Soup stock that is homemade makes a lot of difference! If you have vegetable or meat scraps, make soup stock by adding some spices to them, cook them together slowly in water, and use them as foundation for your other recipes. Making your own soup stock is actually healthier for you as you can control the sodium and the fat. You can also use soup stock for sautéing. It will help reduce both fat and calories.
- Bouillion – when you clarify and lightly season your brown stock
- Broth – when you simmer any meat in water
- Brown stock – when you use beef; think lean meat, fat, and bones
- Consomme – when you use two or more types of meat. Usually, they are chicken, beef, and veal. Consomme is highly seasoned, clarified, and then strained
- Vegetable soup stock – water in which vegetables have been cooked. You can use vegetable stock in place of water when following a recipe.
- White soup stock – when you use chicken, turkey, or veal; think lean meat, fat, and bones
Making Meat Soup Stock
The procedure below will yield you 2-1/2 quarts of soup stock. Adjust the measurements to your desired yield. Remember, however, that making a large quantity of soup stock will allow you to freeze some in ice cube trays. Pop the cubes into plastic freezer bags. You will then have some good homemade soup stock for your use whenever you need them.
- Remove the lean meat from six pounds of meat soup bones and fat. Cut the lean meat in one-inch cubes.
- Cut three tablespoons of fat from the soup bones.
- Brown one-third of the cubed lean meat in the three tablespoons of fat.
- Place remaining two-thirds of the cubed lean meat, fat, and soup bones in a large stockpot, and cover with three quarts of cold water. Let stand for one hour so that you can draw out the juices from the meat.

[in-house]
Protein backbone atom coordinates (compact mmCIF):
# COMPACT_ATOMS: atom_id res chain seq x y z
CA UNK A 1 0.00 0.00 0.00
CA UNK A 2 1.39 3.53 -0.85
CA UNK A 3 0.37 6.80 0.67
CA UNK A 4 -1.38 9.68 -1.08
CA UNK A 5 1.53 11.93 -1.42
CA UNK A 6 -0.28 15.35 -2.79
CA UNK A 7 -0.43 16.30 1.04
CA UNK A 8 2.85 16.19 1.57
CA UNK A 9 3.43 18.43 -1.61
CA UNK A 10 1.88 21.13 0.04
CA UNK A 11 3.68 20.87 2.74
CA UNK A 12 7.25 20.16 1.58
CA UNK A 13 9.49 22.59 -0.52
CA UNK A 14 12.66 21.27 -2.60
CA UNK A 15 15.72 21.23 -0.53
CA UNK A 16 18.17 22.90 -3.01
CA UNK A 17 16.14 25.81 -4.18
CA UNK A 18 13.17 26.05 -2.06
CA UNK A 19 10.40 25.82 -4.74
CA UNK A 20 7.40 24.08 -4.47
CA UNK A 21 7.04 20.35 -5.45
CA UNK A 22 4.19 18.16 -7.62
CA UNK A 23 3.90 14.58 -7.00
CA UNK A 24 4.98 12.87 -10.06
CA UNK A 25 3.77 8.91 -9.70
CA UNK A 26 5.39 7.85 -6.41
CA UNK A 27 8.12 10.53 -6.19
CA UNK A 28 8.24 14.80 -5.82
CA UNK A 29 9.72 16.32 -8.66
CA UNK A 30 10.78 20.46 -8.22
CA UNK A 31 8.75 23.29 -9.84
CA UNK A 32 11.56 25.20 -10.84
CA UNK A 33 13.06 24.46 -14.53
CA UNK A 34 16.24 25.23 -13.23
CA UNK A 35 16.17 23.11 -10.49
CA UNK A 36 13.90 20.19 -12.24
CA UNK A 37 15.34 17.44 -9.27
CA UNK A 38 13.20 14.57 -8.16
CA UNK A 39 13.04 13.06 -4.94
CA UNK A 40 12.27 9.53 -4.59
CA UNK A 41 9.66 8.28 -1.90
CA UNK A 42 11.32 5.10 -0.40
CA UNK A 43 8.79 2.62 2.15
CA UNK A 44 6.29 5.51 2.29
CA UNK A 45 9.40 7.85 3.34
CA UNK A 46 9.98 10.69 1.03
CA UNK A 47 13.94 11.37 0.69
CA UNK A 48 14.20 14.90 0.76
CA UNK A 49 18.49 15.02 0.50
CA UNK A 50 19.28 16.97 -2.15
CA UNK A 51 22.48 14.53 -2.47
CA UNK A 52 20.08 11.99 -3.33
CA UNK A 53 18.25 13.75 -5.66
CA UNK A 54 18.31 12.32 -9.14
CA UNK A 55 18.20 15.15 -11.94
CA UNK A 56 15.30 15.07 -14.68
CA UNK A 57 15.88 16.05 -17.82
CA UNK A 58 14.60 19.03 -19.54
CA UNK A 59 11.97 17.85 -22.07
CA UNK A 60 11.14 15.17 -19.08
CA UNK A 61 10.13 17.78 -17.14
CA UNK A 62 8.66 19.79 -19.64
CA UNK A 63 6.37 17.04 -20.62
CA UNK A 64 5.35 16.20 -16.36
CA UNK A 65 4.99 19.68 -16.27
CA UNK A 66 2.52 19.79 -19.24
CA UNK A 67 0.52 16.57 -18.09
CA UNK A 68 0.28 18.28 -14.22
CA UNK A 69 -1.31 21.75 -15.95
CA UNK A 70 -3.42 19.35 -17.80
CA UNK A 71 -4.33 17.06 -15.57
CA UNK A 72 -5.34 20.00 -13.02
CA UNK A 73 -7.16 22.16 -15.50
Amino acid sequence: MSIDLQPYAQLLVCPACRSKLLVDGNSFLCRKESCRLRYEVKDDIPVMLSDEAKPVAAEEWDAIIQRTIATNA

- Add the one-third browned, cubed lean meat.
- Use some of the soup water to rinse the pan that you used to brown the lean meat. Return the water to the soup pot.
- Slowly heat to boiling point. Simmer for at least two hours. Skim whenever necessary.
- Take the bones out of the pot
- Add your favorite diced vegetables (celery, carrots, etc.) to the soup stock
- Season the soup stock to taste (herbs, spices, sea salt, etc.)
- Simmer for another hour.
- Strain and cool quickly.
- Store the soup stock in the refrigerator or the freezer and use as needed.
- If you are uncertain about measurements, just make sure that half the ingredients of your soup stock are solid and the other half liquid.
Making White Soup Stock
To four to five pounds of chicken, turkey, or veal parts, add:
- 3 large chopped carrots
- 1 large chopped onion
- 4 stalks of celery with the leafy top parts
- 8 chopped cloves of garlic
- 1 tablespoon whole peppercorn
- Place all ingredients in the stockpot and bring to a slow boil. Simmer about two hours, periodically skimming off the foam on top of the soup stock.
- Strain and refrigerate the soup stock for a few hours before freezing any portion you like.
Something to Think About
- All meat scraps can be used for soup stock, but avoid corned, smoked, salted, and burned pieces of meats. They have the possibility of developing a strong, unpleasant flavor.
- The main types are chicken, meat, vegetable, and seafood.
- Whatever the solid ingredients you put together for your soup stock, match it with an equal amount of liquid.
- Bring to a boil slowly, simmer and skim the top when necessary.
Soup stock is healthful and it will save you money.